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The Trees of Pride Gilbert K. Chesterton

II. The Wager Of Squire Vane

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She had come slowly out of the house, to which her own or some one else's wisdom had relegated her during the night of the wager; and it was clear from her face that somebody had told her the truth; Miles, the butler, stood on the steps behind her; and it was probably he.

"Do not be much distressed, Miss Vane," said Doctor Brown, in a low and rather uncertain voice. "The search in the wood has hardly begun. I am convinced we shall find--something quite simple."

"The doctor is right," said Ashe, in his firm tones; "I myself--"

"The doctor is not right," said the girl, turning a white face on the speaker, "I know better. The poet is right. The poet is always right. Oh, he has been here from the beginning of the world, and seen wonders and terrors that are all round our path, and only hiding behind a bush or a stone. You and your doctoring and your science--why, you have only been here for a few fumbling generations; and you can't conquer even your own enemies of the flesh. Oh, forgive me, Doctor, I know you do splendidly; but the fever comes in the village, and the people die and die for all that. And now it's my poor father. God help us all I The only thing left is to believe in God; for we can't help believing in devils." And she left them, still walking quite slowly, but in such a fashion that no one could go after her.

The spring had already begun to ripen into summer, and spread a green tent from the tree over the garden table, when the American visitor, sitting there with his two professional companions, broke the silence by saying what had long been in his mind.

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"Well," he said, "I suppose whatever we may think it wise to say, we have all begun to think of a possible conclusion. It can't be put very delicately anyhow; but, after all, there's a very necessary business side to it. What are we going to do about poor Vane's affairs, apart from himself? I suppose you know," he added, in a low voice to the lawyer, "whether he made a will?"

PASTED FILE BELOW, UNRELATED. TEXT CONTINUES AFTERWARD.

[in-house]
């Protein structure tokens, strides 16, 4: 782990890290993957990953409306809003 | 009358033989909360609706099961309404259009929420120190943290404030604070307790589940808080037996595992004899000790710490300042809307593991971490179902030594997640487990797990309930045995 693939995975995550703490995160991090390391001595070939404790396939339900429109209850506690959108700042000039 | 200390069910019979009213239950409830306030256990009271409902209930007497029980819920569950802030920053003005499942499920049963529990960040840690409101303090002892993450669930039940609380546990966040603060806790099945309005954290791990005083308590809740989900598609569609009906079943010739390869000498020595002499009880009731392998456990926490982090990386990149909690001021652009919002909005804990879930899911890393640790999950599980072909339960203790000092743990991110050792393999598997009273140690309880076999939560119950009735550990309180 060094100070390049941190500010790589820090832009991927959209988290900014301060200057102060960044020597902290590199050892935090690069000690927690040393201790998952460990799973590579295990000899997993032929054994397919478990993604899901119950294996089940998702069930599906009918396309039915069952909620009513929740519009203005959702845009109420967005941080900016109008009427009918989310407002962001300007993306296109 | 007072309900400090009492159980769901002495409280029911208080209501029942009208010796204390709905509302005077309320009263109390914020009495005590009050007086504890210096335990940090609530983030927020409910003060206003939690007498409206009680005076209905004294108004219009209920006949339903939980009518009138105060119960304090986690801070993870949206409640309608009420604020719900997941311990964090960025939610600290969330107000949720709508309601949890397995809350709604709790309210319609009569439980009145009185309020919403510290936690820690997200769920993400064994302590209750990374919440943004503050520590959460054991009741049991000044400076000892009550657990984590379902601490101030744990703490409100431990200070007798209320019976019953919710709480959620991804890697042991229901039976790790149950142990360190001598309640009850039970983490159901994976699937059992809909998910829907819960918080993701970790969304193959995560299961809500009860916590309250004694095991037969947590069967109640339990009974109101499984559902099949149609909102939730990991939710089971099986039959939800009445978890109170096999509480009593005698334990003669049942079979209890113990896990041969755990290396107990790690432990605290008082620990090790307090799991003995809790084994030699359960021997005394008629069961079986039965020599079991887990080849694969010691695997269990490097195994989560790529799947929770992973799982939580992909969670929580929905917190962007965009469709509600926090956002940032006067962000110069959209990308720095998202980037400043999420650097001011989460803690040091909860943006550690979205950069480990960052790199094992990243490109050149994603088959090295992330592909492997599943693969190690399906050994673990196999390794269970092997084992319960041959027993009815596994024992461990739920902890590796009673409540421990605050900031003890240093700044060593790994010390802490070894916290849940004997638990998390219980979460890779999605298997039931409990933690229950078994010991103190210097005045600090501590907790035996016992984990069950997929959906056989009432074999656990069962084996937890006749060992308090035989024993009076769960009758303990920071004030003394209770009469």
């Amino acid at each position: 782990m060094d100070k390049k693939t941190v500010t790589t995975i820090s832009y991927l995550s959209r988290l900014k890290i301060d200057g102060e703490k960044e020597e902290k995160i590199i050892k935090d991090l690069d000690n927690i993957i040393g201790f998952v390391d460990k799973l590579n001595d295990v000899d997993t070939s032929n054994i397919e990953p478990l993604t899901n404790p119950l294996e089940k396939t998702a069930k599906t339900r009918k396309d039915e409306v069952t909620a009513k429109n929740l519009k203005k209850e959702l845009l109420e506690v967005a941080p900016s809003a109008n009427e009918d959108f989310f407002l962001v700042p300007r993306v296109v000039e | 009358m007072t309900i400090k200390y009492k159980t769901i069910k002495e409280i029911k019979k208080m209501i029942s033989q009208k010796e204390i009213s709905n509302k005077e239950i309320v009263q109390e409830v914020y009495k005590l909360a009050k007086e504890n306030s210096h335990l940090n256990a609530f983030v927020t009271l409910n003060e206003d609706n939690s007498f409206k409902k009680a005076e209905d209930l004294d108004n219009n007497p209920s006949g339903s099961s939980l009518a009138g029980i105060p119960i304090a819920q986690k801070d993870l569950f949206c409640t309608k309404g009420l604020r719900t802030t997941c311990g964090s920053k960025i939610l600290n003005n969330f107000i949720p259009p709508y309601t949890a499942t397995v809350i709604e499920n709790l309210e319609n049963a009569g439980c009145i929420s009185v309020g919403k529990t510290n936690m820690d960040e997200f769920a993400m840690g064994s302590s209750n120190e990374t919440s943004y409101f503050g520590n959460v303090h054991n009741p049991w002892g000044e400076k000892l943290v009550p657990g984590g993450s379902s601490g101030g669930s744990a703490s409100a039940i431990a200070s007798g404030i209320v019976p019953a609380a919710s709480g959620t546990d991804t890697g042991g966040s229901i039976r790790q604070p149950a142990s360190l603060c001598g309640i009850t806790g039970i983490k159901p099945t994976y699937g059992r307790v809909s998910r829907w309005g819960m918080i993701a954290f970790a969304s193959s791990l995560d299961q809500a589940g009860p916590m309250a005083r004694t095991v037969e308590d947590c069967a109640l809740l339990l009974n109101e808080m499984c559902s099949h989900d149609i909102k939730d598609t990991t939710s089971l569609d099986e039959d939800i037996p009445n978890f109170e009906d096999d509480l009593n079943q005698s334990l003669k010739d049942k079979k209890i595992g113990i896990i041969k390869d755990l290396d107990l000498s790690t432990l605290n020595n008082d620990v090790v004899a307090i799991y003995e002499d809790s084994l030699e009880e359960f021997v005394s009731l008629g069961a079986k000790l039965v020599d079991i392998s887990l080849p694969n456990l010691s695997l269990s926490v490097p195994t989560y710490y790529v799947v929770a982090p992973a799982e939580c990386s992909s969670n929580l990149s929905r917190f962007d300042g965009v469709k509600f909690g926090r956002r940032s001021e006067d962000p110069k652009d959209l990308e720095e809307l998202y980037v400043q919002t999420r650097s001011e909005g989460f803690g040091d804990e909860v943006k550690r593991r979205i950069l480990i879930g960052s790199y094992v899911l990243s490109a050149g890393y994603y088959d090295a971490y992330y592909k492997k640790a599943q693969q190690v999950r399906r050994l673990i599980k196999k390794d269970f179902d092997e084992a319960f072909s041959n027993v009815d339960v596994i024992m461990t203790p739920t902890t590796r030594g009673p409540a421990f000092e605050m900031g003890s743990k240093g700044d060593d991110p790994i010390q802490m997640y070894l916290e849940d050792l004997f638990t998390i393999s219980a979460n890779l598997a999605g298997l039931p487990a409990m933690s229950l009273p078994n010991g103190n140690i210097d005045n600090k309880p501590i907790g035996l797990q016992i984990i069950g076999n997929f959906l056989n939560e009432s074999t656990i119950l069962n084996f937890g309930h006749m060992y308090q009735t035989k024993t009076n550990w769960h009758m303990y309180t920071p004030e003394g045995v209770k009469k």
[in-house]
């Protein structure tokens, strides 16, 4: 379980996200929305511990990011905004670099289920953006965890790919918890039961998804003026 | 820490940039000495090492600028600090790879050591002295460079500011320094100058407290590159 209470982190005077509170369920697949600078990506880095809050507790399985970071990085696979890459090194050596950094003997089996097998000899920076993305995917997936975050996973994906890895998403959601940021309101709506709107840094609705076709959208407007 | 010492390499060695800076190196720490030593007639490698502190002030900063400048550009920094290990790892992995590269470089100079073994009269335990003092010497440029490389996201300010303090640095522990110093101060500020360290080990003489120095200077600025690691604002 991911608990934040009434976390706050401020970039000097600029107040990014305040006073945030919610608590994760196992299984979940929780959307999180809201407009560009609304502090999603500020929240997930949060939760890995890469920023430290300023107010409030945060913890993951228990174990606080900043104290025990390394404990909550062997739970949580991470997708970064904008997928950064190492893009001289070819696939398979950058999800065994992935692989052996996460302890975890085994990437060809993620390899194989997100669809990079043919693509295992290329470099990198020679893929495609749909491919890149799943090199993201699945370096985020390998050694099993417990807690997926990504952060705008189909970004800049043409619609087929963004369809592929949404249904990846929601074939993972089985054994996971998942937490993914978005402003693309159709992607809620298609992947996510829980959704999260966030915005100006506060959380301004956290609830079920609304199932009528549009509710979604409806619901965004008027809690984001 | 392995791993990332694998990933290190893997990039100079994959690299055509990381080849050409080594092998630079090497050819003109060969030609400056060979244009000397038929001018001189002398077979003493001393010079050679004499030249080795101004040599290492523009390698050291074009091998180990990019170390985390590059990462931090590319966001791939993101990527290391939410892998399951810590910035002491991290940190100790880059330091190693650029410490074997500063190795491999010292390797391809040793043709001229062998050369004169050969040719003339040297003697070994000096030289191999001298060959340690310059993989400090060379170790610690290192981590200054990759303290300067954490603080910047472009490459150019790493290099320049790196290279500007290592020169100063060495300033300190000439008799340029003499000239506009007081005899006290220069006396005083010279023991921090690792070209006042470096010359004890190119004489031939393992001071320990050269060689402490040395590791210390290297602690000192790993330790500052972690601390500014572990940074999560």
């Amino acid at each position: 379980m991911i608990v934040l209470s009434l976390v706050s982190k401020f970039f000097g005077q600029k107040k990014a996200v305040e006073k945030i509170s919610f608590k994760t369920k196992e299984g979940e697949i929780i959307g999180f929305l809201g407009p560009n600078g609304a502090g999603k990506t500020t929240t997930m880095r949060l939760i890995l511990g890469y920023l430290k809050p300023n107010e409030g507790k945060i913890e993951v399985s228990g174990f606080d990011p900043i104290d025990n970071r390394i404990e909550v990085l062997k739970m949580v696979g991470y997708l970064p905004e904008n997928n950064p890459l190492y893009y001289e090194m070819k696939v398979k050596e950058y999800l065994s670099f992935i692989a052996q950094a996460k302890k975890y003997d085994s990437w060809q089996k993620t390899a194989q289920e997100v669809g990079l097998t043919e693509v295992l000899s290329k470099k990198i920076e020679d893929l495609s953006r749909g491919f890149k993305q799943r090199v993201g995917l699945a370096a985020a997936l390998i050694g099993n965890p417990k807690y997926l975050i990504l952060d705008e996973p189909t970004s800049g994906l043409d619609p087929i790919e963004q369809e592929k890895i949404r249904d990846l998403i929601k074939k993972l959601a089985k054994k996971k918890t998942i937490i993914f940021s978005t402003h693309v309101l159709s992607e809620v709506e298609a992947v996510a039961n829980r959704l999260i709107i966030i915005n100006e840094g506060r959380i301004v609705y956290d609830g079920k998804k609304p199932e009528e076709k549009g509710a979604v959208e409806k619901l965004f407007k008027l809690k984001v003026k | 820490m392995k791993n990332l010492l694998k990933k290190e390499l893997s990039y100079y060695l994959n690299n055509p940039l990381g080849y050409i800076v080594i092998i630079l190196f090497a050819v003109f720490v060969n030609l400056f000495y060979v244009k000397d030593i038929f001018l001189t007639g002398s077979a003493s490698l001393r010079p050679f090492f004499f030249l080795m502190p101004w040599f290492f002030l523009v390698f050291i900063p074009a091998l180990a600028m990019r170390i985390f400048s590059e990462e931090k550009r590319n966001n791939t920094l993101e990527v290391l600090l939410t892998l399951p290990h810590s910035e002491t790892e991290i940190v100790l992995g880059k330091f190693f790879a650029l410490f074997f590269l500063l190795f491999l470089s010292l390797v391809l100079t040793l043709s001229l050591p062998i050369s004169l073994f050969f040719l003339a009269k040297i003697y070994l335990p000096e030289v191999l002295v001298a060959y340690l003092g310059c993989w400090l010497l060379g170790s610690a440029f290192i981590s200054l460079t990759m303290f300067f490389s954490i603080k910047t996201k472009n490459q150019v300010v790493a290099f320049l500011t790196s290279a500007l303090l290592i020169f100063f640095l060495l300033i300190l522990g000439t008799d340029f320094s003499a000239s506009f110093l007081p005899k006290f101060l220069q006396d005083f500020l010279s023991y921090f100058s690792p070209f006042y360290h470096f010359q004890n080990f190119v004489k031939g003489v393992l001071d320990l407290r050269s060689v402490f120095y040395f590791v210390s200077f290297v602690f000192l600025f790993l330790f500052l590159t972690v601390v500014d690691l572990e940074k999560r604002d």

"He left everything to his daughter unconditionally," replied Ashe. "But nothing can be done with it. There's no proof whatever that he's dead." "No legal proof?" remarked Paynter dryly. A wrinkle of irritation had appeared in the big bald brow of Doctor Brown; and he made an impatient movement.

"Of course he's dead," he said. "What's the sense of all this legal fuss? We were watching this side of the wood, weren't we? A man couldn't have flown off those high cliffs over the sea; he could only have fallen off. What else can he be but dead?"

"I speak as a lawyer," returned Ashe, raising his eyebrows. "We can't presume his death, or have an inquest or anything till we find the poor fellow's body, or some remains that may reasonably be presumed to be his body."

"I see," observed Paynter quietly. "You speak as a lawyer; but I don't think it's very hard to guess what you think as a man."

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The Trees of Pride
Gilbert K. Chesterton

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